Resource Scarcity: Consumer and Innovation Trends
Population growth, the expanding consumption power of the developing world, and scarcity of natural resources, combine to intensify pressure on critical resources such as water, energy (notably fossil fuels), and land. Industry will play a central role in enabling consumers to reduce environmental footprints by developing products that meet their core needs, but also conserve resources.
- Pinpoint the best marketing and innovation 'platforms' that can be employed to entice new product trial. See how they relate to 'on-trend' examples
- Access a unique blend of consumer and innovation insight to understand consumer attitudes to resource scarcity and what this means for the future
- Trend overview and sector specific analysis covering food, non-alcoholic drinks, alcoholic drinks, personal care, household care, packaging and retail
Despite the issue of resource scarcity, consumers continue to be wasteful. Just under a third of consumers say that they regularly have to throw away food and drinks that have gone past their use-by date.
Packaging is the most visible way which consumers judge attitudes. 48 percent of consumers believe food and drinks come in too much packaging. Most consumers know nothing of companies’ resourcefulness in the supply chain but packaging is visible and therefore often on what judgements are made.
A water shortage is already posing a significant challenge to agriculture. Two thirds of the world’s agricultural output are from countries experiencing drought. Going forward, finding ways to address this will be crucial.
- How do consumer view resource scarcity? How does the industry view resource scarcity?
- How does the issue of resource scarcity differ by sector?
- How important are sustainable issues to consumers? Where does it rank overall?
- What are the most innovative solutions to resource scarcity? How are brands tailoring products and marketing?
- What are the future implications of resource scarcity?
Table of contents
Primark remains a stellar performer in the UK value clothing sector;
Benefits from trading down and fast fashion ranges;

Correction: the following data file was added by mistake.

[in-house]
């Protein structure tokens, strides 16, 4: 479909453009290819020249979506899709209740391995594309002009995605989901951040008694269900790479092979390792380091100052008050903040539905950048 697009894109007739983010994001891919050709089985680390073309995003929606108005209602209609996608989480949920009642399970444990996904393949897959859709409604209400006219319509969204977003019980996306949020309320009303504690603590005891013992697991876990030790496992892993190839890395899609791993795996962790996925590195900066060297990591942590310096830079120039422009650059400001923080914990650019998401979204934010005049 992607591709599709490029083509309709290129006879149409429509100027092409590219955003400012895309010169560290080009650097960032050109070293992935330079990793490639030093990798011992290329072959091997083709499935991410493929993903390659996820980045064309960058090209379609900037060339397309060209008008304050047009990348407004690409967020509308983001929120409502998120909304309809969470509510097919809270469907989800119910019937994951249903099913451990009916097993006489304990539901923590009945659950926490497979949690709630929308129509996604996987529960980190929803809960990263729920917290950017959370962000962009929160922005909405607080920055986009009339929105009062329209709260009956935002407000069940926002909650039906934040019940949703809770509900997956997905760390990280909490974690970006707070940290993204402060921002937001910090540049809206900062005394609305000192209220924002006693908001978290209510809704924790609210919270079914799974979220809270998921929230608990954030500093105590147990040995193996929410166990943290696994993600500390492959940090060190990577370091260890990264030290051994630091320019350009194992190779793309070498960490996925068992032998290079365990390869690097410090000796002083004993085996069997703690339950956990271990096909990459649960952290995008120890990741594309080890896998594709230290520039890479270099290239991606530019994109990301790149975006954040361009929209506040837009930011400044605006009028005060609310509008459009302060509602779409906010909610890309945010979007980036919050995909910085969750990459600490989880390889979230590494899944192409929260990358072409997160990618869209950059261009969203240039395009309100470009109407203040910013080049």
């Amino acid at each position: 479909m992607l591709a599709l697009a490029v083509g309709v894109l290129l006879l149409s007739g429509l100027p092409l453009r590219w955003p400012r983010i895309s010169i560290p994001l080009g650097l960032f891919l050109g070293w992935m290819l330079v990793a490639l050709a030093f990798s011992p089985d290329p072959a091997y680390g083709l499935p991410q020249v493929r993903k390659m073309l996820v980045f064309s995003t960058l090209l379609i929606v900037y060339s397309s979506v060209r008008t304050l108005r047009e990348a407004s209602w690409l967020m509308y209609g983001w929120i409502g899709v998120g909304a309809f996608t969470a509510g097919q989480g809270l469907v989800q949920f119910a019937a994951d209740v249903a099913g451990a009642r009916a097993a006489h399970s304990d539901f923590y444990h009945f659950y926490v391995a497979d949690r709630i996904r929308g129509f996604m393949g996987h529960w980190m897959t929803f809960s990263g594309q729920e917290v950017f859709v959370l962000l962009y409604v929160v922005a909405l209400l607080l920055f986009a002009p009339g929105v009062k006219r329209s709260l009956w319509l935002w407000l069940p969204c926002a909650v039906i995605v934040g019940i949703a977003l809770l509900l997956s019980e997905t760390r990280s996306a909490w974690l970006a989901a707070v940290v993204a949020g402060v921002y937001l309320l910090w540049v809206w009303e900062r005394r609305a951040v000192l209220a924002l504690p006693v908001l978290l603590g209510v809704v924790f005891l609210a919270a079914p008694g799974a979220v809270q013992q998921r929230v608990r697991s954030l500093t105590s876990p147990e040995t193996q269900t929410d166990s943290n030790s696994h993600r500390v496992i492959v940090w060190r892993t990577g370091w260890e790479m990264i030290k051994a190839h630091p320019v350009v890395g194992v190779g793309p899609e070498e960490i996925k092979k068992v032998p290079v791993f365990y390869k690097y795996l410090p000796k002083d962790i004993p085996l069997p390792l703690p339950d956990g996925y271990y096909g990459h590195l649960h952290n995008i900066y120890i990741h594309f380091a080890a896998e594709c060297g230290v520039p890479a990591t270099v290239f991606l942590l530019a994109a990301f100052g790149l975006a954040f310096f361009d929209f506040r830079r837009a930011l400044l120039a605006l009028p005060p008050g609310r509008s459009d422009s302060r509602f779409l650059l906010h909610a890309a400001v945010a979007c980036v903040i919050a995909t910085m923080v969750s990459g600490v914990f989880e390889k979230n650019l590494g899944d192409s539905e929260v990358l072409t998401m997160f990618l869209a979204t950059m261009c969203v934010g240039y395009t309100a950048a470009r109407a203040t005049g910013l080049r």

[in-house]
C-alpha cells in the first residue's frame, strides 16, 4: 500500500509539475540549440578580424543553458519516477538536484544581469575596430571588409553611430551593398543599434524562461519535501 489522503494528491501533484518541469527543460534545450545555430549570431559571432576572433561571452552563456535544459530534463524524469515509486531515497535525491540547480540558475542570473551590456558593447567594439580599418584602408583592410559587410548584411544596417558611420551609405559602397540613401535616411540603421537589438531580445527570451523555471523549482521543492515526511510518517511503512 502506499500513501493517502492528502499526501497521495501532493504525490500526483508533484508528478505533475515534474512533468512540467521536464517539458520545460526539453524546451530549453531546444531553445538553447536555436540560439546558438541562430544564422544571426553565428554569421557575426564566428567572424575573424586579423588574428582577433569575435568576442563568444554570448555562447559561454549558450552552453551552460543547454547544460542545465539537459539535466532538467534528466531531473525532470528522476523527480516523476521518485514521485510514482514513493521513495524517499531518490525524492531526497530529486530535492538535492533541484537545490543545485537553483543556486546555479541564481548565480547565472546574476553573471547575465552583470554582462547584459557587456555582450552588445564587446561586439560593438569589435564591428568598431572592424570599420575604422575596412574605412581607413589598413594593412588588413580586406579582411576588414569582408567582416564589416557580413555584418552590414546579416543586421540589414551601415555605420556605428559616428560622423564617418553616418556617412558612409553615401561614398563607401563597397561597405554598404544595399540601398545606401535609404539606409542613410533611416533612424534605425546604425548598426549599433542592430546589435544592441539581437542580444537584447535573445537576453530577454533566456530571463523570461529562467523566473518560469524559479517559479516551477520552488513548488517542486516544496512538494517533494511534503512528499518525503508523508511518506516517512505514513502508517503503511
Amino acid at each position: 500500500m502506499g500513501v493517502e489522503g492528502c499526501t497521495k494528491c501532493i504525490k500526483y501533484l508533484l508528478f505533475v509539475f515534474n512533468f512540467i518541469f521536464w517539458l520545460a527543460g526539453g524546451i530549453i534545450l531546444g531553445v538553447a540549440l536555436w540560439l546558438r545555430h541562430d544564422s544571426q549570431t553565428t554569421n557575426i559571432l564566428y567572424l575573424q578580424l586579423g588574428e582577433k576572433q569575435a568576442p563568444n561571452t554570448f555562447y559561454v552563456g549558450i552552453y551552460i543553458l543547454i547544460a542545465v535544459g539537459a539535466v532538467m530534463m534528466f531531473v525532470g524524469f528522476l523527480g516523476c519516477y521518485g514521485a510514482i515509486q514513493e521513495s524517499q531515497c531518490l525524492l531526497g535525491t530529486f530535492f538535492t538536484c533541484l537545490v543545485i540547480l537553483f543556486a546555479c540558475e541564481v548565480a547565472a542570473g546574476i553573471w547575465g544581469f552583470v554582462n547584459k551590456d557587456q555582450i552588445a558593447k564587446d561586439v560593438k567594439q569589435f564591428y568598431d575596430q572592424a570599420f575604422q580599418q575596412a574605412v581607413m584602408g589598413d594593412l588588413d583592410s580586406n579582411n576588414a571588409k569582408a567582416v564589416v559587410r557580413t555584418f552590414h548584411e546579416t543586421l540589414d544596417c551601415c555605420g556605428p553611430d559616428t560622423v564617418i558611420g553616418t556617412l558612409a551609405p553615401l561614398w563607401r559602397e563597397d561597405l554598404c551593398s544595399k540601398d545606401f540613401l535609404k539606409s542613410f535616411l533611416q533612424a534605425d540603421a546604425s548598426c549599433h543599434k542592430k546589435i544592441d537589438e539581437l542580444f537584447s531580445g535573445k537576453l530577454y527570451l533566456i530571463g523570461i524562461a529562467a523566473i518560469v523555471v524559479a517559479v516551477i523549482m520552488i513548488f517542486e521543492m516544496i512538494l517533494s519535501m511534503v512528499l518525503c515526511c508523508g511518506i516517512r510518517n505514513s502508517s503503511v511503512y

Must engage with young shoppers to encourage them to keep spending;
Potential to bolster its market share in menswear and footwear;
Online launch provides growth opportunities, but needs serious consideration.
•International growth fuels sales
•Recent key events
Aims to expand through concessions and out-of-town
•Proposition & customer profile
Delivers robust growth – though this is slowing
Double digit growth throughout decade
•Sector performance – clothing & footwear
Childrenswear and footwear still offer growth opportunities
Clothing sales densities continue to improve – albeit at a slower rate
In a more competitive market should aim to engage with its target customers
•Verdict Retail company briefing
Market size calculation
Sales density calculation
•Ask the analyst
•Verdict Retail consulting
•Table: Primark company information
•Table: Primark retail proposition
•Table: Primark key operating statistics 2007–12e
•Table: Primark trading record 2002–12e
•Table: Primark UK store portfolio 2002–12e
•Table: Primark space allocation
•Table: Primark UK clothing and footwear sales 2007–12e
•Table: Primark UK clothing and footwear y-o-y change 2007–12e
•Figure: Primark fascia
•Figure: Clothing visitor share by demographic group
•Figure: Footwear visitor share by demographic group
•Figure: Primark UK sales and growth to September 2007–12e
•Figure: Primark operating profit and growth to September 2006–11
•Figure: Primark clothing space breakdown
•Figure: Primark clothing & footwear sales mix
•Figure: Primark clothing sales to September 2007–12e
•Figure: Primark footwear sales to September 2007–12e
•Figure: Primark UK clothing sales per sq ft to September 2007–12e
•Figure: Primark clothing & footwear market shares 2007–12e
•Figure: Primark value clothing market share 2007–12e
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